The legal case against Obamacare's Medicaid expansion 

I've written quite a bit on the legal debate over President Obama's the health care law, specifically focusing on the arguments about why the individual mandate is unconstitutional. But 26 states led by Florida went before the 11th Circuit Court of Appeals yesterday, and made an additional argument -- that the law's expansion of Medicaid was also unconstitutional.

It's easy to see why states would be against the Medicaid expansion. As things stand now, Medicaid is crushing state budgets, and Obamacare would add roughly 18 million people to the program's rolls. While the federal government would cover most of that expansion at first, over time, it would shift an increasing amount of the burden to cash-strapped states.

From a constitutional perspective, protesting the Medicaid expansion is the weaker legal argument than challenging the mandate, and the Virginia-based suit isn't even making this claim.

The reason is that courts have generally adopted the theory that as long as states are accepting money from the federal government for a given program, they have to follow its rules.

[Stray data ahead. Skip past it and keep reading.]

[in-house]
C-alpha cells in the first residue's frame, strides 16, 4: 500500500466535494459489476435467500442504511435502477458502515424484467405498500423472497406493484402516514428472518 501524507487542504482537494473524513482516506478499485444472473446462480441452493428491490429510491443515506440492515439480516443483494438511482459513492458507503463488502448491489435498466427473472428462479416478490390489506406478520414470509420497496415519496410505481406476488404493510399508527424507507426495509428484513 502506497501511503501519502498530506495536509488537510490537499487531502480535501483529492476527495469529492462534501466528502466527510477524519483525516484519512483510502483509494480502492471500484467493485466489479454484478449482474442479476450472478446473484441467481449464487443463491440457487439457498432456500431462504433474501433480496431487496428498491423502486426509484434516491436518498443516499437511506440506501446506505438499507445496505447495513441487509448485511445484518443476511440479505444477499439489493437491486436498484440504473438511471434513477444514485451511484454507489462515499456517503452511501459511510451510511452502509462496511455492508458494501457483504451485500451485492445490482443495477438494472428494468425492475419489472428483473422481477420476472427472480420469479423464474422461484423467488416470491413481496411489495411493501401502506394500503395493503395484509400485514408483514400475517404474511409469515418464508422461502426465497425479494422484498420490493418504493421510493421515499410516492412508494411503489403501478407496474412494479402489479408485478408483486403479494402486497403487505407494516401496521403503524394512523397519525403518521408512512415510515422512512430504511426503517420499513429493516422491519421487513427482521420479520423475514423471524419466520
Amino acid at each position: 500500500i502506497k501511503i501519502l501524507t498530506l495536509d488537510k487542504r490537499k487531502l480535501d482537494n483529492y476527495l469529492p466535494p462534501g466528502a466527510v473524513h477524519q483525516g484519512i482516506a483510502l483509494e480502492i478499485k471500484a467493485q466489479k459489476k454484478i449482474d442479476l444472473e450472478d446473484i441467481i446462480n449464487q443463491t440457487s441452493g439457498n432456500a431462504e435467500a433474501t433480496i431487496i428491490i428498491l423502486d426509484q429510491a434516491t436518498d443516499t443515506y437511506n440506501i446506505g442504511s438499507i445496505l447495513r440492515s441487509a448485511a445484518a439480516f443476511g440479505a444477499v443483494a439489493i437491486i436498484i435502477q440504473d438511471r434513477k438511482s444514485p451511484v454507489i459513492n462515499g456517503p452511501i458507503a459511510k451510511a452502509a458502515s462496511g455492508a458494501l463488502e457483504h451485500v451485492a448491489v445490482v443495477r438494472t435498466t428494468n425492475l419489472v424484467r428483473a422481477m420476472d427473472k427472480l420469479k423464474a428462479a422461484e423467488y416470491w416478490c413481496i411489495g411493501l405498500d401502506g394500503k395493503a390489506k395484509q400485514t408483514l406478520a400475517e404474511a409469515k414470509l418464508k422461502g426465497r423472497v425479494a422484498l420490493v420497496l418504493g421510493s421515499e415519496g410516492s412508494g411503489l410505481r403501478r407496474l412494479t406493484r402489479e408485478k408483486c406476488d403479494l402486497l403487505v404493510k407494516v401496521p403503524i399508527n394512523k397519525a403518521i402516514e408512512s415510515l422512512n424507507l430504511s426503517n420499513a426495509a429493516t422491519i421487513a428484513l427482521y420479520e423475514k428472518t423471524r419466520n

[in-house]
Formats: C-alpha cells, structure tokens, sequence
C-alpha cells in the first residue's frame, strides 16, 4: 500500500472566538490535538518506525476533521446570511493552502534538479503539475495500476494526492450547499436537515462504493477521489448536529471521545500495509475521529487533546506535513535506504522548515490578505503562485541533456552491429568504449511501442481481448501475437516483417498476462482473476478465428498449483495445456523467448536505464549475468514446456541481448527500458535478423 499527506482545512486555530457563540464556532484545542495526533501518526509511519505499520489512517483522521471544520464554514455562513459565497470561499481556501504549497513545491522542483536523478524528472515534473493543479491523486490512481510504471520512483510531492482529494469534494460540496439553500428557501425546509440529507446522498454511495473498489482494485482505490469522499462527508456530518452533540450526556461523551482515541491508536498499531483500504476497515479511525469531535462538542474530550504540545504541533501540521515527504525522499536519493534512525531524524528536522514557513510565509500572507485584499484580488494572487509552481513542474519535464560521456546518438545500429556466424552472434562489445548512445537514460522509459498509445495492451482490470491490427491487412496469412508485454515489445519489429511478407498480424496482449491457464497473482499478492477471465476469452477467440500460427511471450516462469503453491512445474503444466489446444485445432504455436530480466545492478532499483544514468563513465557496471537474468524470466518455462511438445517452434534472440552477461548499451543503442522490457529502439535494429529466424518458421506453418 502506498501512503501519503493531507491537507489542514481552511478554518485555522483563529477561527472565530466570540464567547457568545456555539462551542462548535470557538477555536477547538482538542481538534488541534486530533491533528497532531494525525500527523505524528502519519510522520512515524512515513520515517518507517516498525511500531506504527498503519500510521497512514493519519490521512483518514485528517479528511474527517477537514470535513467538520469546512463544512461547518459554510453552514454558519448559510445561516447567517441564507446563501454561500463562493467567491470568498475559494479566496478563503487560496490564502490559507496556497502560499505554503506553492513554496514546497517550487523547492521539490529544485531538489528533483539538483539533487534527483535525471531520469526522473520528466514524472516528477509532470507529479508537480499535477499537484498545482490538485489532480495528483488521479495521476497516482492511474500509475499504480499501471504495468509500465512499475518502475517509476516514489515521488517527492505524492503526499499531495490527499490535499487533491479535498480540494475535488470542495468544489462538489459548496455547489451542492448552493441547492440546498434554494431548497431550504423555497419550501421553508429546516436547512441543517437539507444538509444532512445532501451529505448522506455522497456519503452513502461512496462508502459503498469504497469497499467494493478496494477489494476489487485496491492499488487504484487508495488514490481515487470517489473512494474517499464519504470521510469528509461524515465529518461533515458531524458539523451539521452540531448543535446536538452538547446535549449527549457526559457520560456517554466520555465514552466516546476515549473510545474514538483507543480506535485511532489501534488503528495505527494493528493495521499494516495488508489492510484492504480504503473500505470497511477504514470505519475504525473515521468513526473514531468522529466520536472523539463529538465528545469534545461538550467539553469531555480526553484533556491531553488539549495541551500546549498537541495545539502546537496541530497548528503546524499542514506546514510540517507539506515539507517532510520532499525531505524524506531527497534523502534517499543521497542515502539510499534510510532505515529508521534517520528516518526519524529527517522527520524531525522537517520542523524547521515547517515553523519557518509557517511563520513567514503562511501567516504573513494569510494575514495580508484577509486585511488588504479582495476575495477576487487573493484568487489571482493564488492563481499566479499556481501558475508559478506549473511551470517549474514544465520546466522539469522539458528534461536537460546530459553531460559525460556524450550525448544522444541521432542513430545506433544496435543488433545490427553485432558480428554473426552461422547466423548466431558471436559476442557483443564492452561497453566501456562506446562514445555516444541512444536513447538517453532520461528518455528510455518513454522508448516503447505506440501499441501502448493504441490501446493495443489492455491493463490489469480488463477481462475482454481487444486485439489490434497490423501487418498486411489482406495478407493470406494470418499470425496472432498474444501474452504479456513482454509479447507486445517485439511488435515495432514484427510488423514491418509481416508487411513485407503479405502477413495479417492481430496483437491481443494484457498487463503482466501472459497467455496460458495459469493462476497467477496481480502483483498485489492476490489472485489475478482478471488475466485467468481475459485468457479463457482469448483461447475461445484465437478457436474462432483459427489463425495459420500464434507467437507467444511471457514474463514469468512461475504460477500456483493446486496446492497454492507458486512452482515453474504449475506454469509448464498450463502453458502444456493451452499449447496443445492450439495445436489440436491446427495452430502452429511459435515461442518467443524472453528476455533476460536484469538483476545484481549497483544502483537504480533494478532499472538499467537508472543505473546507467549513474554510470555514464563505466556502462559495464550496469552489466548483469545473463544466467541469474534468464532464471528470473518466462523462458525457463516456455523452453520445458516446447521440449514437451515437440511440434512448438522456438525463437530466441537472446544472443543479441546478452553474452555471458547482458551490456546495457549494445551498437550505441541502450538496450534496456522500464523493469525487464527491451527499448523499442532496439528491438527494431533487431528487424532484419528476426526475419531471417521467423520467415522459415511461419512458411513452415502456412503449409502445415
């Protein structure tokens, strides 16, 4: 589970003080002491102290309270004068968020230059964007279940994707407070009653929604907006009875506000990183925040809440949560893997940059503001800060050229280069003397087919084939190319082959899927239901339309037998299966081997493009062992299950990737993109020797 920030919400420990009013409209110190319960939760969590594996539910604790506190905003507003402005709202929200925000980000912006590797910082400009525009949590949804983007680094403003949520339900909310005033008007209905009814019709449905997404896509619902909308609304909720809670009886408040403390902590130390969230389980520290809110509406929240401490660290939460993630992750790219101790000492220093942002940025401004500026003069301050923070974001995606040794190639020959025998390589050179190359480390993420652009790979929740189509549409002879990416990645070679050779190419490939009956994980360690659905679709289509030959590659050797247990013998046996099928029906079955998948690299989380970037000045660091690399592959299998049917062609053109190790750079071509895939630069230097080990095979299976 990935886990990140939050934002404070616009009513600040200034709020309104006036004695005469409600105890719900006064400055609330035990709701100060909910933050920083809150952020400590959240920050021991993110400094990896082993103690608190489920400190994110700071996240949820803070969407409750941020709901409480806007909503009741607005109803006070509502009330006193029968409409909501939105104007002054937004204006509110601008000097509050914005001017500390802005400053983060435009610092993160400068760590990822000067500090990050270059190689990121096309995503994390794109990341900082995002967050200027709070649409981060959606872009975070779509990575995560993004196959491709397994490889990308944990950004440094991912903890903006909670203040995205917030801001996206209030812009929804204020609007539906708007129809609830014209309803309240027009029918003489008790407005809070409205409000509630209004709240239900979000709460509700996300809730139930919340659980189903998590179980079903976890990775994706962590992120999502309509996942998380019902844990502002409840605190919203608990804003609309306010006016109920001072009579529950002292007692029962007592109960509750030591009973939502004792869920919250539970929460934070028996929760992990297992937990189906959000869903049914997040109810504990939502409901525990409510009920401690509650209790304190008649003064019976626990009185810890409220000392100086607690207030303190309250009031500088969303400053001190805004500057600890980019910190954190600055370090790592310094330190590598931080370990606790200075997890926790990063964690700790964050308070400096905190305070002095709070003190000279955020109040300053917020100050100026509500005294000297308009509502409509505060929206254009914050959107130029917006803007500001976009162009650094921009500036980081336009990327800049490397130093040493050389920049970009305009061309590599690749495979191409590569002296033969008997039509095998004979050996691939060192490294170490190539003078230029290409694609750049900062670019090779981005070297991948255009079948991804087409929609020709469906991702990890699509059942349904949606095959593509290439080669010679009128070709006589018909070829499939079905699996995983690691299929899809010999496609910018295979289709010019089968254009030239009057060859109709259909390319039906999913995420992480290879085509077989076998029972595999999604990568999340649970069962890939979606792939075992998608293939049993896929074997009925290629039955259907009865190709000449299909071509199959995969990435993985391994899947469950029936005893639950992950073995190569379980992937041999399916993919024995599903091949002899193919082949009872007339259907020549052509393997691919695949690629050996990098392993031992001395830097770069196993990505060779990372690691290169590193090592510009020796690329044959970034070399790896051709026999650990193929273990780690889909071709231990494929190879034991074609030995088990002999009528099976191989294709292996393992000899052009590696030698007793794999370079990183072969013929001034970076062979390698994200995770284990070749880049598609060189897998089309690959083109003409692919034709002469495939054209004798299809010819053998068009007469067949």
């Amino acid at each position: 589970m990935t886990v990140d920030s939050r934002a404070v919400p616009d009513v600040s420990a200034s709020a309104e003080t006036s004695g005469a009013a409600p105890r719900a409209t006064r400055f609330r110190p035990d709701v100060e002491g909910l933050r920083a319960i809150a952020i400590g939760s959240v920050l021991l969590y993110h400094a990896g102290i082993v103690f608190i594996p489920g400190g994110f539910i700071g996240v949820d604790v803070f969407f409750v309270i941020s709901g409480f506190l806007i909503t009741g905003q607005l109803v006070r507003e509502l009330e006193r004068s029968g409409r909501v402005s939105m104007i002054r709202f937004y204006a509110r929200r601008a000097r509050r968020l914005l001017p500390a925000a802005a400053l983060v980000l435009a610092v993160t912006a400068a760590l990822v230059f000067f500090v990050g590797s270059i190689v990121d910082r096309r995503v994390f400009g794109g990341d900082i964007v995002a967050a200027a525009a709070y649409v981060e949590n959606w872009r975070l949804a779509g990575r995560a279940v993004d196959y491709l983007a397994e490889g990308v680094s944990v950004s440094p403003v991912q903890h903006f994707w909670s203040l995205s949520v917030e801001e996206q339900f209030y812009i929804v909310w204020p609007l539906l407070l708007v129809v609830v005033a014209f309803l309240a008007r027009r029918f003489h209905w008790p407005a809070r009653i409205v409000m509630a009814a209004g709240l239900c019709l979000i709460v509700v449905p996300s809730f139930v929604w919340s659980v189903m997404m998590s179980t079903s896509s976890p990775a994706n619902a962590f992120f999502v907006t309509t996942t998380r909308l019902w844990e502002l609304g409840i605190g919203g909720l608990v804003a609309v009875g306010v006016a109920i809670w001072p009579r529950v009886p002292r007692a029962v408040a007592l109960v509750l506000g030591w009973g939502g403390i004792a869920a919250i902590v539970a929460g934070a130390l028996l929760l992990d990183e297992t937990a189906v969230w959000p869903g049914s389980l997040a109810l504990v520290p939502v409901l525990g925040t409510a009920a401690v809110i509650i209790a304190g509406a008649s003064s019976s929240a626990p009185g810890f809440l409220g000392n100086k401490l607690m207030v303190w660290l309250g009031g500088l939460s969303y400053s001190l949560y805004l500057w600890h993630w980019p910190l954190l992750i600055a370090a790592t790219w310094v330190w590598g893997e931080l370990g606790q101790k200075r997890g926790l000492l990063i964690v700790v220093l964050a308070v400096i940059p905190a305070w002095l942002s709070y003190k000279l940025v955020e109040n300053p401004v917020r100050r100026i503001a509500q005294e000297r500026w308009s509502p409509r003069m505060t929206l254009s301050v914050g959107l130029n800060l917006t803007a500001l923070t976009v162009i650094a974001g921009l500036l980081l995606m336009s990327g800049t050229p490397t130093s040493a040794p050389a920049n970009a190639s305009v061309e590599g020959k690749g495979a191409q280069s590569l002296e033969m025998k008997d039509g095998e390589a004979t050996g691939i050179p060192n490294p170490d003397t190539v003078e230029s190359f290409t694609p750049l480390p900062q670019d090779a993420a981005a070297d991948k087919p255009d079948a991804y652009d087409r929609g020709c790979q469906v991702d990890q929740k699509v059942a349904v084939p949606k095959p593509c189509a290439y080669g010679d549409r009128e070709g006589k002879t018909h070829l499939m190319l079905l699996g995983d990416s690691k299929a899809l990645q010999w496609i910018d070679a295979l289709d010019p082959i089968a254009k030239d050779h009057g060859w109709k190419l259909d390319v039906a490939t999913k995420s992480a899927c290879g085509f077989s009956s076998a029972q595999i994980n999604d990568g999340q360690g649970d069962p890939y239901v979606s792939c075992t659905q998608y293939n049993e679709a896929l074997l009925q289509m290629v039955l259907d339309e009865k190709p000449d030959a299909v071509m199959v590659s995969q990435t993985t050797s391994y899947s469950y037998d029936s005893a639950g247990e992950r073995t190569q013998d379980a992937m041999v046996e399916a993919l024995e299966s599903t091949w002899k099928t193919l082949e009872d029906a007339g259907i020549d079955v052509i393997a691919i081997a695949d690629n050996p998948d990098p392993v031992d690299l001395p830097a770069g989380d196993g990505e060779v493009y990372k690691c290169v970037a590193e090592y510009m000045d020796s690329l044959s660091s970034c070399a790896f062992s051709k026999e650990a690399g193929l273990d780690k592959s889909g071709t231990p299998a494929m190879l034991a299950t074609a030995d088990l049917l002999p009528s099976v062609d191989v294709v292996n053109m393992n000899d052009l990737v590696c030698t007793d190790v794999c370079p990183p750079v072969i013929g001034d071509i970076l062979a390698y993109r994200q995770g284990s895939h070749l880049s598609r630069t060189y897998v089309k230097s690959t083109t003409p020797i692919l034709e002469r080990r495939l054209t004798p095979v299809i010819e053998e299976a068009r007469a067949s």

But Paul Clement, the former solicitor general who represented the states, argued that the Medicaid money represents such a large amount of their budget, that they can't realistically refuse to accept it. Furthermore, he said that the problem with the law is that it doesn't merely say that if states don't expand Medicaid, they don't get any new money. It says, if states don't expand Medicaid, they lose all their Medicaid funding, even that which existed before the expansion passed. If Congress had tied the choice to accept new beneficiaries to the new money instead of the preexisting funding, Clement argued, they wouldn't be challenging the law. 

The Medicaid argument is likely a hard sell to the courts, but worth keeping an eye on nonetheless.

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Philip Klein

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